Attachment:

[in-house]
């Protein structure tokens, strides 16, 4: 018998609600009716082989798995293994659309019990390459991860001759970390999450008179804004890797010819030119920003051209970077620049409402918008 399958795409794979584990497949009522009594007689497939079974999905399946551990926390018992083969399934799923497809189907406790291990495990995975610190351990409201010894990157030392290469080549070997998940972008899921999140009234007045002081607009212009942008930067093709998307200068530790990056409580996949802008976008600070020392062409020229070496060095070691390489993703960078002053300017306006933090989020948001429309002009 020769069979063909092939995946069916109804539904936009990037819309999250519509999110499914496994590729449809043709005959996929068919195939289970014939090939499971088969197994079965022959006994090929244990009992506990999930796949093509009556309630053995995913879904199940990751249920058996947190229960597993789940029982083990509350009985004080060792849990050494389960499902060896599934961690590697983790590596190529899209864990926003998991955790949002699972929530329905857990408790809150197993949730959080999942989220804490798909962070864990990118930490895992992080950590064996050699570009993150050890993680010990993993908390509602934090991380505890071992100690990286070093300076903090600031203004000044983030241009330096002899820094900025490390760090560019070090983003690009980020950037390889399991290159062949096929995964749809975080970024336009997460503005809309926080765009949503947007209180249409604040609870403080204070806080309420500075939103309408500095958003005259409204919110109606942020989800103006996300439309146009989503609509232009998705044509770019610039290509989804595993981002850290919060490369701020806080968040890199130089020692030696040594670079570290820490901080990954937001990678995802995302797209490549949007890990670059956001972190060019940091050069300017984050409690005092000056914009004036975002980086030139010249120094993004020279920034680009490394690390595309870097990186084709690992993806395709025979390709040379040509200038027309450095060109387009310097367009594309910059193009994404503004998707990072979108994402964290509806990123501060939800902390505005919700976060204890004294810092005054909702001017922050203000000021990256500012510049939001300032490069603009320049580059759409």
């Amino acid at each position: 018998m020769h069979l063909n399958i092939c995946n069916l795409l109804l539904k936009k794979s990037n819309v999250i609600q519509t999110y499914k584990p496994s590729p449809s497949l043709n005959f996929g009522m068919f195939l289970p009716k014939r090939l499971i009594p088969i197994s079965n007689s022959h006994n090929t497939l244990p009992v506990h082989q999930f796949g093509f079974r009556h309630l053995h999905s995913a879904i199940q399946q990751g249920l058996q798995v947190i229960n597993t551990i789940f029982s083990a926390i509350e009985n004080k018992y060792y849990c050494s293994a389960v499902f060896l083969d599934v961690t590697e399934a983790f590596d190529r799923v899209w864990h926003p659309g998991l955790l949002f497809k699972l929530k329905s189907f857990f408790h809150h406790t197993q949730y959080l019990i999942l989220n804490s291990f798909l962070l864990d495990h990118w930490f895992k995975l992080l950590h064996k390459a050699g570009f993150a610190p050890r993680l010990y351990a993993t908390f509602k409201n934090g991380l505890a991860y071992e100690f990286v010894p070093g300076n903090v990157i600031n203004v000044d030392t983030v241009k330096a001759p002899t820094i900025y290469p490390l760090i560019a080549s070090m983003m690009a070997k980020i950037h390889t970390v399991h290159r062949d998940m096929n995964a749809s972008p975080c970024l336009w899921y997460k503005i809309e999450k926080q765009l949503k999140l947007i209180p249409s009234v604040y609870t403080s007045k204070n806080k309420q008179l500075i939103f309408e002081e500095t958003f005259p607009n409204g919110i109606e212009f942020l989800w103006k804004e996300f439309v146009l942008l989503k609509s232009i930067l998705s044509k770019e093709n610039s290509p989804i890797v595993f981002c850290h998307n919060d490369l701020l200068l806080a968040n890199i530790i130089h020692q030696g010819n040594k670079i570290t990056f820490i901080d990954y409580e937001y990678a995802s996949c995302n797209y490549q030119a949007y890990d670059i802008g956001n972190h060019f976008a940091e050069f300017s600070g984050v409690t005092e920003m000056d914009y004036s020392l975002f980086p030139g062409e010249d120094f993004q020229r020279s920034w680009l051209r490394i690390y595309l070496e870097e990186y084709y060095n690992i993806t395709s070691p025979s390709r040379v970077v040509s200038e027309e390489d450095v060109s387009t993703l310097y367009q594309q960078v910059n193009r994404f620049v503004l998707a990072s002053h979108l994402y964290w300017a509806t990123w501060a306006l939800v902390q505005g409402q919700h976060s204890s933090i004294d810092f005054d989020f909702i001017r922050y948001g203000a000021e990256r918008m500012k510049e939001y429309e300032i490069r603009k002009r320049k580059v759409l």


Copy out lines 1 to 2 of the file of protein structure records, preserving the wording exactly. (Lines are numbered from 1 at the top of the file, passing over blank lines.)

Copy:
[in-house]
């Protein structure tokens, strides 16, 4: 018998609600009716082989798995293994659309019990390459991860001759970390999450008179804004890797010819030119920003051209970077620049409402918008 399958795409794979584990497949009522009594007689497939079974999905399946551990926390018992083969399934799923497809189907406790291990495990995975610190351990409201010894990157030392290469080549070997998940972008899921999140009234007045002081607009212009942008930067093709998307200068530790990056409580996949802008976008600070020392062409020229070496060095070691390489993703960078002053300017306006933090989020948001429309002009 020769069979063909092939995946069916109804539904936009990037819309999250519509999110499914496994590729449809043709005959996929068919195939289970014939090939499971088969197994079965022959006994090929244990009992506990999930796949093509009556309630053995995913879904199940990751249920058996947190229960597993789940029982083990509350009985004080060792849990050494389960499902060896599934961690590697983790590596190529899209864990926003998991955790949002699972929530329905857990408790809150197993949730959080999942989220804490798909962070864990990118930490895992992080950590064996050699570009993150050890993680010990993993908390509602934090991380505890071992100690990286070093300076903090600031203004000044983030241009330096002899820094900025490390760090560019070090983003690009980020950037390889399991290159062949096929995964749809975080970024336009997460503005809309926080765009949503947007209180249409604040609870403080204070806080309420500075939103309408500095958003005259409204919110109606942020989800103006996300439309146009989503609509232009998705044509770019610039290509989804595993981002850290919060490369701020806080968040890199130089020692030696040594670079570290820490901080990954937001990678995802995302797209490549949007890990670059956001972190060019940091050069300017984050409690005092000056914009004036975002980086030139010249120094993004020279920034680009490394690390595309870097990186084709690992993806395709025979390709040379040509200038027309450095060109387009310097367009594309910059193009994404503004998707990072979108994402964290509806990123501060939800902390505005919700976060204890004294810092005054909702001017922050203000000021990256500012510049939001300032490069603009320049580059759409």